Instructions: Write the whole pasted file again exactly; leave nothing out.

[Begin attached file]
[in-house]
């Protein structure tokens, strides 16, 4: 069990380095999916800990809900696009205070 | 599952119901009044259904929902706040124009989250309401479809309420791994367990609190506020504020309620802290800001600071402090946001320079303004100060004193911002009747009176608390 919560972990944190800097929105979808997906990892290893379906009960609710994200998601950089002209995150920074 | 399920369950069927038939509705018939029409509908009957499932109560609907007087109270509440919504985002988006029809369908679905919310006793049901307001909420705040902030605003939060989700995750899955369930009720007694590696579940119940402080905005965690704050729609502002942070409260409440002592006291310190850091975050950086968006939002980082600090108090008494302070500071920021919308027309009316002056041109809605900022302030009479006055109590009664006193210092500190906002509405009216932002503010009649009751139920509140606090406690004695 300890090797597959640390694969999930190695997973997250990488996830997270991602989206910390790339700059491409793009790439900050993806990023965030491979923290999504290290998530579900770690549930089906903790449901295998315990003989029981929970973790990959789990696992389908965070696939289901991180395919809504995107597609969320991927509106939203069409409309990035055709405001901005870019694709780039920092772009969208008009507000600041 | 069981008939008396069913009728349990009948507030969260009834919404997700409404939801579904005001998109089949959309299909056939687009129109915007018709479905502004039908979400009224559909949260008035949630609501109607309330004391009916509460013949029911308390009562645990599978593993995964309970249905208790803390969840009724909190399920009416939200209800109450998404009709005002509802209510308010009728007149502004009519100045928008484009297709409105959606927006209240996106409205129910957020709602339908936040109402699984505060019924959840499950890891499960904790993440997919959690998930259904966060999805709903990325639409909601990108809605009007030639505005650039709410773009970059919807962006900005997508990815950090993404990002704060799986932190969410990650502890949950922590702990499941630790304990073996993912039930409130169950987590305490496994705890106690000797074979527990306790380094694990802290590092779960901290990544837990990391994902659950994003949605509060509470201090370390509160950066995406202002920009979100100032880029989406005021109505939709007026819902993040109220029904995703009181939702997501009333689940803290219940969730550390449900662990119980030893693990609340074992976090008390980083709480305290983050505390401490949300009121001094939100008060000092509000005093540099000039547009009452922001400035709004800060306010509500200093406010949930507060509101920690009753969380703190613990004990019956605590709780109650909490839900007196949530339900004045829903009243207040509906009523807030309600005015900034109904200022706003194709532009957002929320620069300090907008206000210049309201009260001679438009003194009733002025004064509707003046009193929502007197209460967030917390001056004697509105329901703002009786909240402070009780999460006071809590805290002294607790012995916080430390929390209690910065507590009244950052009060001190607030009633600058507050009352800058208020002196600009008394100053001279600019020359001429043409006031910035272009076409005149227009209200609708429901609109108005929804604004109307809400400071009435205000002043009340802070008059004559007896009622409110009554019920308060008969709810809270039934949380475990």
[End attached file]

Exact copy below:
[in-house]
């Protein structure tokens, strides 16, 4: 069990380095999916800990809900696009205070 | 599952119901009044259904929902706040124009989250309401479809309420791994367990609190506020504020309620802290800001600071402090946001320079303004100060004193911002009747009176608390 919560972990944190800097929105979808997906990892290893379906009960609710994200998601950089002209995150920074 | 399920369950069927038939509705018939029409509908009957499932109560609907007087109270509440919504985002988006029809369908679905919310006793049901307001909420705040902030605003939060989700995750899955369930009720007694590696579940119940402080905005965690704050729609502002942070409260409440002592006291310190850091975050950086968006939002980082600090108090008494302070500071920021919308027309009316002056041109809605900022302030009479006055109590009664006193210092500190906002509405009216932002503010009649009751139920509140606090406690004695 300890090797597959640390694969999930190695997973997250990488996830997270991602989206910390790339700059491409793009790439900050993806990023965030491979923290999504290290998530579900770690549930089906903790449901295998315990003989029981929970973790990959789990696992389908965070696939289901991180395919809504995107597609969320991927509106939203069409409309990035055709405001901005870019694709780039920092772009969208008009507000600041 | 069981008939008396069913009728349990009948507030969260009834919404997700409404939801579904005001998109089949959309299909056939687009129109915007018709479905502004039908979400009224559909949260008035949630609501109607309330004391009916509460013949029911308390009562645990599978593993995964309970249905208790803390969840009724909190399920009416939200209800109450998404009709005002509802209510308010009728007149502004009519100045928008484009297709409105959606927006209240996106409205129910957020709602339908936040109402699984505060019924959840499950890891499960904790993440997919959690998930259904966060999805709903990325639409909601990108809605009007030639505005650039709410773009970059919807962006900005997508990815950090993404990002704060799986932190969410990650502890949950922590702990499941630790304990073996993912039930409130169950987590305490496994705890106690000797074979527990306790380094694990802290590092779960901290990544837990990391994902659950994003949605509060509470201090370390509160950066995406202002920009979100100032880029989406005021109505939709007026819902993040109220029904995703009181939702997501009333689940803290219940969730550390449900662990119980030893693990609340074992976090008390980083709480305290983050505390401490949300009121001094939100008060000092509000005093540099000039547009009452922001400035709004800060306010509500200093406010949930507060509101920690009753969380703190613990004990019956605590709780109650909490839900007196949530339900004045829903009243207040509906009523807030309600005015900034109904200022706003194709532009957002929320620069300090907008206000210049309201009260001679438009003194009733002025004064509707003046009193929502007197209460967030917390001056004697509105329901703002009786909240402070009780999460006071809590805290002294607790012995916080430390929390209690910065507590009244950052009060001190607030009633600058507050009352800058208020002196600009008394100053001279600019020359001429043409006031910035272009076409005149227009209200609708429901609109108005929804604004109307809400400071009435205000002043009340802070008059004559007896009622409110009554019920308060008969709810809270039934949380475990």